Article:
Water Supply Hammering - PRV

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ckev70

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I'm in CA with copper piping. Every time the clothes washer turns on the pipes rattle. I've already installed the Water Hammer Arrestors at the both hose bibs without any success of stopping the water hammer.
I measured the water pressure from a hose bib and it exceeded what is expected (sorry it's been a long time since i did this so i think it was in the 80+ PSI)
I've got a PRV ready to install and will also want to change out the gate valve for a ball valve.

Should the shutoff valve be 1st inline from the water supply followed by the PRV or vise versa?
Configuration 1: Water Supply -> Valve -> PRV
Configuration 2: Water Supply -> PRV-> Valve
I would expect config 1 to be more serviceable but checking since i've seen generic pictures with Conf 2 on the local water dept web site (not specific for installing PRV)

Also any tips on removing the old valve and or reconfiguring the piping?

Water Supply Inlet is from the ground.
Water Supply to house is through the air vent/grill
Left side is water supply for the yard.
 

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Diehard

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If your water supply pressure is 80+ you should have a PRV. It's actually a plumbing code requirement when pressure exceeds 80 psi.

When you say, "want to change out the gate valve for a ball valve.", is that gate valve located within the house or is it the one I see outside?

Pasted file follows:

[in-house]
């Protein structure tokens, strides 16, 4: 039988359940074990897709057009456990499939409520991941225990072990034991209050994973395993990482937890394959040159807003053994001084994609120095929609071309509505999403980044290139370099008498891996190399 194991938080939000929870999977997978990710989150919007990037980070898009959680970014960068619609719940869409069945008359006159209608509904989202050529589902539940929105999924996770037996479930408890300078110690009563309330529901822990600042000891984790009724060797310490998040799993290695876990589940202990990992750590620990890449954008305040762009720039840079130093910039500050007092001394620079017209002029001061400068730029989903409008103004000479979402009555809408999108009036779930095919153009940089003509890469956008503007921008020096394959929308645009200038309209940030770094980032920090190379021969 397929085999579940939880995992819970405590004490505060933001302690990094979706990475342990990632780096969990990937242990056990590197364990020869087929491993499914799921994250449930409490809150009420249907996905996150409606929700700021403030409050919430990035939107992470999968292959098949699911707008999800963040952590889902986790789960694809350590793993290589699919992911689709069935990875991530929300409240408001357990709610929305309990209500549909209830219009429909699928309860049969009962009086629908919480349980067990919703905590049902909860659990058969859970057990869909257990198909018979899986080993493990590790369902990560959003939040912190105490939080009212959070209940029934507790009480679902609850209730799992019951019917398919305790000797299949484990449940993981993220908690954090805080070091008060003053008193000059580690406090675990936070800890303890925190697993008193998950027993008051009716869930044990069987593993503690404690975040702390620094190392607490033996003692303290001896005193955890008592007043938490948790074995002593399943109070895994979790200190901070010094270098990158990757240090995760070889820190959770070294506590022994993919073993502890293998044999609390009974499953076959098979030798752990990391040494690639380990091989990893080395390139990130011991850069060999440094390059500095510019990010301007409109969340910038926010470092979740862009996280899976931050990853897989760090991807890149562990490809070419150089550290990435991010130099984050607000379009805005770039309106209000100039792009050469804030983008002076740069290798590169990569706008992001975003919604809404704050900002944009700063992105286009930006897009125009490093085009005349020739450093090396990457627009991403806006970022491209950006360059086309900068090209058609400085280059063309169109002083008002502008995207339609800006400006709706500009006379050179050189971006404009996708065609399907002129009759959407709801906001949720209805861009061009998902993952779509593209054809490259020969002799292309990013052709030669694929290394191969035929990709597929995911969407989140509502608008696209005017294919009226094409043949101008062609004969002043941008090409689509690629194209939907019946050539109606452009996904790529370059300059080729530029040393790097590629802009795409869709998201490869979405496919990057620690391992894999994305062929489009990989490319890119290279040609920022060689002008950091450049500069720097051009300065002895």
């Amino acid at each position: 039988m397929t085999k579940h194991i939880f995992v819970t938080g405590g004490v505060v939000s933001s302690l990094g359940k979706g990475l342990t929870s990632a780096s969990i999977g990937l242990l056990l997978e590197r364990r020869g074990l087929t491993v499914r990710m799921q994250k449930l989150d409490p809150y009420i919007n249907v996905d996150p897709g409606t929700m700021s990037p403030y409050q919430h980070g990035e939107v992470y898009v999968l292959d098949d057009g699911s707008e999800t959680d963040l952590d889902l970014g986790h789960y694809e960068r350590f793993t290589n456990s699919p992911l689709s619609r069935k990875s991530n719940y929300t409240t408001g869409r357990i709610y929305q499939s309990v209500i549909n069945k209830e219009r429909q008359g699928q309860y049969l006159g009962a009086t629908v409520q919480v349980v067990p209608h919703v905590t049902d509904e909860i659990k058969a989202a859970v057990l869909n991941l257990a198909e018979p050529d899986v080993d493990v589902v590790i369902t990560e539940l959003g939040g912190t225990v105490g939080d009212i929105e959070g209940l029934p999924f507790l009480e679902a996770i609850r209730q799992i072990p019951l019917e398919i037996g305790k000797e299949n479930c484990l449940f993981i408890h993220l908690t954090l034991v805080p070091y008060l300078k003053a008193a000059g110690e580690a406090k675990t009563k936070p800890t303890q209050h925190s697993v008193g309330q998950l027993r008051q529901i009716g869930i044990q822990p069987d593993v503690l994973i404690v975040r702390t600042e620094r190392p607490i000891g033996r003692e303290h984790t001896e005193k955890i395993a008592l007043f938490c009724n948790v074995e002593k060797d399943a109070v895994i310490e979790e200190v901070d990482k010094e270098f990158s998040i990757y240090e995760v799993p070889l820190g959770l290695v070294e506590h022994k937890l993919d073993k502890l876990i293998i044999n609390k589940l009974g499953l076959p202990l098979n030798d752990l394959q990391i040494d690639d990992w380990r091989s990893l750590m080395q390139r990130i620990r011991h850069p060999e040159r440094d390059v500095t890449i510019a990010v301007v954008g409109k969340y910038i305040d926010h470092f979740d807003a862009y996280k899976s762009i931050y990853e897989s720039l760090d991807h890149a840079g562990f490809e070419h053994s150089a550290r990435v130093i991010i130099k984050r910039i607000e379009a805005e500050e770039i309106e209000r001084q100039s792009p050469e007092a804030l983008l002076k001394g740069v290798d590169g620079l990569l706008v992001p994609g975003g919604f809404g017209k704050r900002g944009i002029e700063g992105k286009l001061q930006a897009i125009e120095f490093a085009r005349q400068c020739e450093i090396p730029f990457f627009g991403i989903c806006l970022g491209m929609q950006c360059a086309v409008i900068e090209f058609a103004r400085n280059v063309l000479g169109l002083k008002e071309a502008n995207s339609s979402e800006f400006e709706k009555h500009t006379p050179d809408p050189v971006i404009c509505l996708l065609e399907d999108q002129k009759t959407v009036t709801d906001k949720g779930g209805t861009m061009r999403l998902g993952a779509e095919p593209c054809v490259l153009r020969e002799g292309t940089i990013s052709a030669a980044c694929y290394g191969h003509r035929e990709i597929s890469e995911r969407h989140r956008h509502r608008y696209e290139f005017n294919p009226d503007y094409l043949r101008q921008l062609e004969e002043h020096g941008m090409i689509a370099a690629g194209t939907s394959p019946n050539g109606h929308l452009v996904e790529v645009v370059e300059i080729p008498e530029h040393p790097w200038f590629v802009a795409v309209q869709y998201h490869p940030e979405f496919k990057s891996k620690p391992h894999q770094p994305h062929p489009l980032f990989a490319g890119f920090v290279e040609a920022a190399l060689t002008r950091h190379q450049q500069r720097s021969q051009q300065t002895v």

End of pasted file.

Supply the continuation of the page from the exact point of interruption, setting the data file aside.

Typically the PRV should be preceded by an isolation valve. However, it's nice to have an additional valve downstream of the PRV. This allows you to isolate it from the house side, preventing water flowing back from when water to service it, clean the integral filter, or whatever.

I would also look at those pipes that are rattling and see if you can add a bit of support to stabilize them. If accessible, of course.

Water hammer is indirectly the result of high water pressures. The cause of the water hammer is the rapid stopping of the high velocities, that are commonly the result of higher pressure. So if you were able to throttle down the flow to the washing machine, those quick closing valves would have a much lesser impact.
 

ckev70

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If your water supply pressure is 80+ you should have a PRV. It's actually a plumbing code requirement when pressure exceeds 80 psi.

When you say, "want to change out the gate valve for a ball valve.", is that gate valve located within the house or is it the one I see outside?

Typically the PRV should be preceded by an isolation valve. However, it's nice to have an additional valve downstream of the PRV. This allows you to isolate it from the house side, preventing water flowing back from when water to service it, clean the integral filter, or whatever.

I would also look at those pipes that are rattling and see if you can add a bit of support to stabilize them. If accessible, of course.

Water hammer is indirectly the result of high water pressures. The cause of the water hammer is the rapid stopping of the high velocities, that are commonly the result of higher pressure. So if you were able to throttle down the flow to the washing machine, those quick closing valves would have a much lesser impact.

There is only 1 gate valve as you described.
I'll setup the PRV with a valve on both sides.
I believe the pipes going into the house are rattling. I'll get those tightened down.
 
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